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Stepping out of his comfort zone

Posted 10:19 a.m. Tuesday, Feb. 21, 2023

Angel Velasco Lopez, a senior teacher candidate at UW-La Crosse, is the recipient of the Office of Multicultural Student Services' 50th Anniversary Scholarship. He says the scholarship has allowed him to focus less on financing his education and more on creating fun and engaging activities for his students.

Teacher candidate Angel Velasco Lopez has embraced his identity at UWL

Angel Velasco Lopez has learned many things at UW-La Crosse.

How to juggle the demands of working and studying full time.

How to stretch his paychecks to cover the cost of college.

How to engage and educate young minds in his future career as a teacher.

But most of all, he has learned to embrace who he is.

“As a student of color coming into a school field within a predominantly white community, it can sometimes feel uncomfortable,” says Velasco Lopez, who was born in Tijuana, Mexico, and spent most of his childhood in Sparta. “But being uncomfortable is not such a dreadful thing. Learning what makes us uncomfortable is essential so we know how to step out of our comfort zone.”

Velasco Lopez is the recipient of the Office of Multicultural Student Services’ 50th Anniversary  Scholarship — a gift that has greatly enhanced his college experience.

Simply being recognized “means a lot to me,” he says, but the scholarship has also boosted him financially and academically.

“Although I have lived in Wisconsin for many years, I have been required to pay out-of-state tuition,” Velasco Lopez says. In Wisconsin, Deferred Action for Childhood Arrivals (DACA) students are required to pay out-of-state tuition.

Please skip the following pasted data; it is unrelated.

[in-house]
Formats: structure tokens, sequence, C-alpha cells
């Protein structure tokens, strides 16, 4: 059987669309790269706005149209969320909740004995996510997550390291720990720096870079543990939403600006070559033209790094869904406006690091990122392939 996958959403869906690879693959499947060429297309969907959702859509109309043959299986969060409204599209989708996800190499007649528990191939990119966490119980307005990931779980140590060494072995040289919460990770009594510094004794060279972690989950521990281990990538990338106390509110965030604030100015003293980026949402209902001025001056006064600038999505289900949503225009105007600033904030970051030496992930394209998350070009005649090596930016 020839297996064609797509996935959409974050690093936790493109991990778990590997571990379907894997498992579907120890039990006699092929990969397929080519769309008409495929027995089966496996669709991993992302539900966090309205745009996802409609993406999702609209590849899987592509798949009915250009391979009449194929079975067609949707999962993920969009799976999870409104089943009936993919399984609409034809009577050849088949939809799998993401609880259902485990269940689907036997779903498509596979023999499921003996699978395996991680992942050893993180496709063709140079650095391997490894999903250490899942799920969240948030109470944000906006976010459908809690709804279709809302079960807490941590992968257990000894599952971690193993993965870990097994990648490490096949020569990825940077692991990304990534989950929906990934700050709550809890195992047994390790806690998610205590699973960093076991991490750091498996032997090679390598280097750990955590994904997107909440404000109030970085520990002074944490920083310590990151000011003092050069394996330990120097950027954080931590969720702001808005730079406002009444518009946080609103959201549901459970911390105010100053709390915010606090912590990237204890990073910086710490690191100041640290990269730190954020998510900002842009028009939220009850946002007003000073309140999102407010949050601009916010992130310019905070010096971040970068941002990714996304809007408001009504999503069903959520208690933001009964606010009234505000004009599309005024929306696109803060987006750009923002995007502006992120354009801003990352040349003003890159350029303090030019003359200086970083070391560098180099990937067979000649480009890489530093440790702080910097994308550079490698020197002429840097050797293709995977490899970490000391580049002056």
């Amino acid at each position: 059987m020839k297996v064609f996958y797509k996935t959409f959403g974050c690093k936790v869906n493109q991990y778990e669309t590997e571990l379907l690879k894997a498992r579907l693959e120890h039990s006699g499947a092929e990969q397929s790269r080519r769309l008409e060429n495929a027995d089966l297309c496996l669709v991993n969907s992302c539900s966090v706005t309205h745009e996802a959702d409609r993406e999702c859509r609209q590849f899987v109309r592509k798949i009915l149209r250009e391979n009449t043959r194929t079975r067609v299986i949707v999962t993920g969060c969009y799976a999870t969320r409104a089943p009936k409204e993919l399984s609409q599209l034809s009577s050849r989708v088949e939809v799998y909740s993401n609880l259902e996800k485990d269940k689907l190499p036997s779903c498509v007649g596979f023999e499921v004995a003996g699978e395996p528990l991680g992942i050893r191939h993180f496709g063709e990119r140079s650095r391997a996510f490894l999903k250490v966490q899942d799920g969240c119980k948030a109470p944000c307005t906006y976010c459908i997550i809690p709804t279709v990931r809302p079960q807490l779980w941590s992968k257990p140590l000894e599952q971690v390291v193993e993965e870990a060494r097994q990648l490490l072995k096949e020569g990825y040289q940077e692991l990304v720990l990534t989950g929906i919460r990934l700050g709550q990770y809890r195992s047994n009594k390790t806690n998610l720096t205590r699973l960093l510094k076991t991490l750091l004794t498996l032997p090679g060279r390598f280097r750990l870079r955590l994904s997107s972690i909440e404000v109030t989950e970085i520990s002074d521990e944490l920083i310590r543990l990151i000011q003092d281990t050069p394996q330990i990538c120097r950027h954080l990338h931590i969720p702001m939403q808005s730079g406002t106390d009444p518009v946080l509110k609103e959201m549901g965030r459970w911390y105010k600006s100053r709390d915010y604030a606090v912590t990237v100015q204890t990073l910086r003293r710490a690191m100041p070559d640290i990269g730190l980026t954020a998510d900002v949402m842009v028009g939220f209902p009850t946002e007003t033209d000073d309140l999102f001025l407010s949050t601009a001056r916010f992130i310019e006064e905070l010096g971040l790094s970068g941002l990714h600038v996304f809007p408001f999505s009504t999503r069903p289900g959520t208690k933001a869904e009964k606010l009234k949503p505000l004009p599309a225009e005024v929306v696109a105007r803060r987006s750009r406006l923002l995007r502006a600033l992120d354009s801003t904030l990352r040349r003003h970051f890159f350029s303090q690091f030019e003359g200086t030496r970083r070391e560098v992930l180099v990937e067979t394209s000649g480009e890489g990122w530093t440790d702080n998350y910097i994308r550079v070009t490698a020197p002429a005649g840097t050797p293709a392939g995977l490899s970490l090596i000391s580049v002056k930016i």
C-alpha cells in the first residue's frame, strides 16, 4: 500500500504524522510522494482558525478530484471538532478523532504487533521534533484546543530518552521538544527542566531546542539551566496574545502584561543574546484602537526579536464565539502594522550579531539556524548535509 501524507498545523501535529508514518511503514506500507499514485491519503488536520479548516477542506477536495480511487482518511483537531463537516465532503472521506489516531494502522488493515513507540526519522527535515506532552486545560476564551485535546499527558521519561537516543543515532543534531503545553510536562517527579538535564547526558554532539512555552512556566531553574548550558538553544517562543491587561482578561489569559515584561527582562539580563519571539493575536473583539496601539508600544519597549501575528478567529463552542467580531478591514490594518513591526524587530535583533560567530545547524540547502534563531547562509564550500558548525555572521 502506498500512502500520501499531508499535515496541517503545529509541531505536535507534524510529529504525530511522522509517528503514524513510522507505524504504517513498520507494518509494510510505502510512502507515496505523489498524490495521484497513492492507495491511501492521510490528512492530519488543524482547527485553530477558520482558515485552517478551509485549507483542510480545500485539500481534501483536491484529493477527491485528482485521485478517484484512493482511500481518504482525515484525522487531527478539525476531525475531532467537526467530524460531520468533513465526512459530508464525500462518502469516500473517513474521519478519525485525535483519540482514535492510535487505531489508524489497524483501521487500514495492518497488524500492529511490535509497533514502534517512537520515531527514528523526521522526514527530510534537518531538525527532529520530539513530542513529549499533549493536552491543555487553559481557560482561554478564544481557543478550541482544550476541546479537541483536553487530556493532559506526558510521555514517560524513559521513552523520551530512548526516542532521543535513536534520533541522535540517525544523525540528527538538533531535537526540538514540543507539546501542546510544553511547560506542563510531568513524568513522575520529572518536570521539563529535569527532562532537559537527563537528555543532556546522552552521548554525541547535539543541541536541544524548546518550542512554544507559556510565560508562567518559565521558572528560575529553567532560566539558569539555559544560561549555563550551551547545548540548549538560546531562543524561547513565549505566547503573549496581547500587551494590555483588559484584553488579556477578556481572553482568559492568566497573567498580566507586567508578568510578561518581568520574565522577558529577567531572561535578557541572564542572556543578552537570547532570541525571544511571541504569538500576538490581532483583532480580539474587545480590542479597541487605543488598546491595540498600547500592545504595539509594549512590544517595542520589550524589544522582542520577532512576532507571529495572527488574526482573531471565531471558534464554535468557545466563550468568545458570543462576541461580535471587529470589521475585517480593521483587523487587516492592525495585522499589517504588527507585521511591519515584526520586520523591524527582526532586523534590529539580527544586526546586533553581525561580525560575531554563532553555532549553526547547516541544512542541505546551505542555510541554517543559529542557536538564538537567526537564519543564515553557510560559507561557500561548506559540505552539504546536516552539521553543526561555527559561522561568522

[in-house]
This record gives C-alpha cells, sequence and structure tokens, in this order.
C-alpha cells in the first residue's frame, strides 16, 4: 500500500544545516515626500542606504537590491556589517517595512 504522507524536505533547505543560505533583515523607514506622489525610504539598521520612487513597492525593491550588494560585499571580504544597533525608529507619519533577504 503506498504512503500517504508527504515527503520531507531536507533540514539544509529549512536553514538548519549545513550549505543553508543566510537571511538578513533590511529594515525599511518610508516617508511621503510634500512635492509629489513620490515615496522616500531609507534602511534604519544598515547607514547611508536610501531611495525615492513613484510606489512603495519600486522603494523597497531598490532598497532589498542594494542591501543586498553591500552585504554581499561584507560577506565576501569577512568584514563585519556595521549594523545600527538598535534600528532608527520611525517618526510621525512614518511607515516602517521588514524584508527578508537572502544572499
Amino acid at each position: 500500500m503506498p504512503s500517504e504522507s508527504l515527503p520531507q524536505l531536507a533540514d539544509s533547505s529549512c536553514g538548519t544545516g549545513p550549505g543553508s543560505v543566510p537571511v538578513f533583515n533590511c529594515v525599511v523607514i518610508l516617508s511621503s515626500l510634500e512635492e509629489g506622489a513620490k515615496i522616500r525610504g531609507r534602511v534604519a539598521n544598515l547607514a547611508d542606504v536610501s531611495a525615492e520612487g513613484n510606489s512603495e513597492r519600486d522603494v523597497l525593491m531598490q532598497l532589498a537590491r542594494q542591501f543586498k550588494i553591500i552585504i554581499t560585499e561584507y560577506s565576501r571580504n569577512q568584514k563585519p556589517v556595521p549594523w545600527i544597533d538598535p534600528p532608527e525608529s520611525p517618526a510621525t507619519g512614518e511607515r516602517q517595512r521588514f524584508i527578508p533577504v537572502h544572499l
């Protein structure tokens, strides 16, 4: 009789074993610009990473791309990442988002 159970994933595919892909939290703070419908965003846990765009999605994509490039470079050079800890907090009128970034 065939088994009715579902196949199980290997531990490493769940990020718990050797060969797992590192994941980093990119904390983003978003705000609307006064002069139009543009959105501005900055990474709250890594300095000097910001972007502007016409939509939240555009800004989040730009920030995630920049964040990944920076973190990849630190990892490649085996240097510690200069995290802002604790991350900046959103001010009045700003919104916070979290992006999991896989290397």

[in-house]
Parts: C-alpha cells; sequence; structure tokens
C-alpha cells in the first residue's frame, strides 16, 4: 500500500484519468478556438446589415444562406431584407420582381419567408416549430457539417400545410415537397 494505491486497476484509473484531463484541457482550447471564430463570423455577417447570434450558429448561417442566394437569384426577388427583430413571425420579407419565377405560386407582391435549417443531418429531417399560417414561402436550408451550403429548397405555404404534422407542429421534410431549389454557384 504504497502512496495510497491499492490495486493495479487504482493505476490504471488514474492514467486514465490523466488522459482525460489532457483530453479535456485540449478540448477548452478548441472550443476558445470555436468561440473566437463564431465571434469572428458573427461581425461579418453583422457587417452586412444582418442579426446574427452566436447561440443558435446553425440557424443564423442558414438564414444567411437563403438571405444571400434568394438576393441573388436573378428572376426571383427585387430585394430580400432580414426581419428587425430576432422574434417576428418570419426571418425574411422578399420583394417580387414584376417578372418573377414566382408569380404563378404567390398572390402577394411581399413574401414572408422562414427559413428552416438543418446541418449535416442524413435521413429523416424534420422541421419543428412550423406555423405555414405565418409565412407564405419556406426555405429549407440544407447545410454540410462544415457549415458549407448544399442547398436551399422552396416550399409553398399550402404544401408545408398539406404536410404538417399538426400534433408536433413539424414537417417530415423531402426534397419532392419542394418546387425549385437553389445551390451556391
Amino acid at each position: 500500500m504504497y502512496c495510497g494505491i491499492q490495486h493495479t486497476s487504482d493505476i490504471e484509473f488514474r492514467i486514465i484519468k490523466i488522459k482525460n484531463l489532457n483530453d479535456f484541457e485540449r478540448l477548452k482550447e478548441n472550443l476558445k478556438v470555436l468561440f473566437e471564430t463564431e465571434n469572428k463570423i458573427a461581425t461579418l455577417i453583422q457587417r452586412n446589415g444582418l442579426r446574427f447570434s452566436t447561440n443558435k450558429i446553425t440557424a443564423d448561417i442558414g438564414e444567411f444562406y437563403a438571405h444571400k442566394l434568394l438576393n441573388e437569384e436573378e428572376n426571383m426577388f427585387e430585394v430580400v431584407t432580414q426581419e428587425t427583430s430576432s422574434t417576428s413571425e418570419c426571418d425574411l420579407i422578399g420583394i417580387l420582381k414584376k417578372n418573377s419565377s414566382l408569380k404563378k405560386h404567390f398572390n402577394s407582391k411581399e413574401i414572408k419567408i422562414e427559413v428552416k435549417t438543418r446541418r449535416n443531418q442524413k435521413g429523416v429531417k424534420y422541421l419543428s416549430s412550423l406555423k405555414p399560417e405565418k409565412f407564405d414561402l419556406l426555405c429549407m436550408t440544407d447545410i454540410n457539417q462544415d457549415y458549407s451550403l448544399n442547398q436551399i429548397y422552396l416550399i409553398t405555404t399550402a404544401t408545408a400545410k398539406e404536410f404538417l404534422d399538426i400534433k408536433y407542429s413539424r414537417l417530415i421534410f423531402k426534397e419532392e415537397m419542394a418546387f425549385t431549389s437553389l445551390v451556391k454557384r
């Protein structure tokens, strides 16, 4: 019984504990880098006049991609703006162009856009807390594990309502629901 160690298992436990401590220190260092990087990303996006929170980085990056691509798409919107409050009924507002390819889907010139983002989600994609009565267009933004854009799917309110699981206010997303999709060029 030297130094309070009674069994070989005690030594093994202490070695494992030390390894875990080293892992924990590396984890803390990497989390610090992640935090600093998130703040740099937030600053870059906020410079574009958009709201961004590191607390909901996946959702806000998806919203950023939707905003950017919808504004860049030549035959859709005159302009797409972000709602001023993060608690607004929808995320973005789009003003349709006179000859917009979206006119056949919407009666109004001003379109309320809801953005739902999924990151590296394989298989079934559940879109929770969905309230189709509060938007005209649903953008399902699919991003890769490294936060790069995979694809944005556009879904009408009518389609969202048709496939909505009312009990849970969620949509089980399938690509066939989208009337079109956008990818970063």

“This scholarship not only finances my tuition but also allows me to focus less on how I am going to pay for another semester’s tuition and more on student teaching this semester,” he continues. “By receiving this financial support, I can give my all to my students by creating fun and engaging lesson activities.”

As one of the few men of color enrolled in UWL’s School of Education (SOE), Velasco Lopez is blazing a trail for others.

After earning his bachelor’s degree, he plans to work in education full time and eventually pursue a doctorate in history or education. This semester, his last at UWL, he’s student teaching in social studies at Tomah Middle School.

Michelle Sylvester, SOE equity advisor and recruiter, says Velasco Lopez has been an exemplary student. And she has no doubts he will become an exemplary teacher.

“He is a teacher candidate who epitomizes resilience in the face of many odds,” she explains. “Wisconsin students need a teacher of Angel’s caliber in the classroom as he stands as a shining example of what can be accomplished with a growth mindset and a can-do attitude.

“As a young person who comes from an underrepresented community in Wisconsin, we believe that he will be a positive influence in any school,” Sylvester continues. “All students will benefit from his presence in the classroom, most notably any student who identifies as underrepresented.”

While Velasco Lopez has ventured outside his comfort zone at UWL, the campus, he says, has always been a good fit.

“What led me to come to UW-La Crosse was that I was already familiar with the area,” he says. “La Crosse gives me some feeling of a big city vibe while also having that small urban vibe. It’s an area that is not too big, yet there are things to do.”

There has also been plenty of people to meet.

Velasco Lopez says he has connected with many staff and faculty members — including Sylvester in SOE, Dina Zavala in Diversity & Inclusion, and Victor Macias-Gonzalez, Kenneth Shonk and Hanadi Shatara in the History Department — who have offered helpful guidance.

His involvement with UWL’s Latin American Student Organization has also been a highlight.

All these people and experiences, he says, have helped him fulfill his potential.

“For future students of color and students in general, do not be afraid to go out by yourself,” he says. “That way, you can learn more about yourself and who you are as a human, but also make sure to try to connect with new people, whether it is by joining clubs or just interacting with classmates.”

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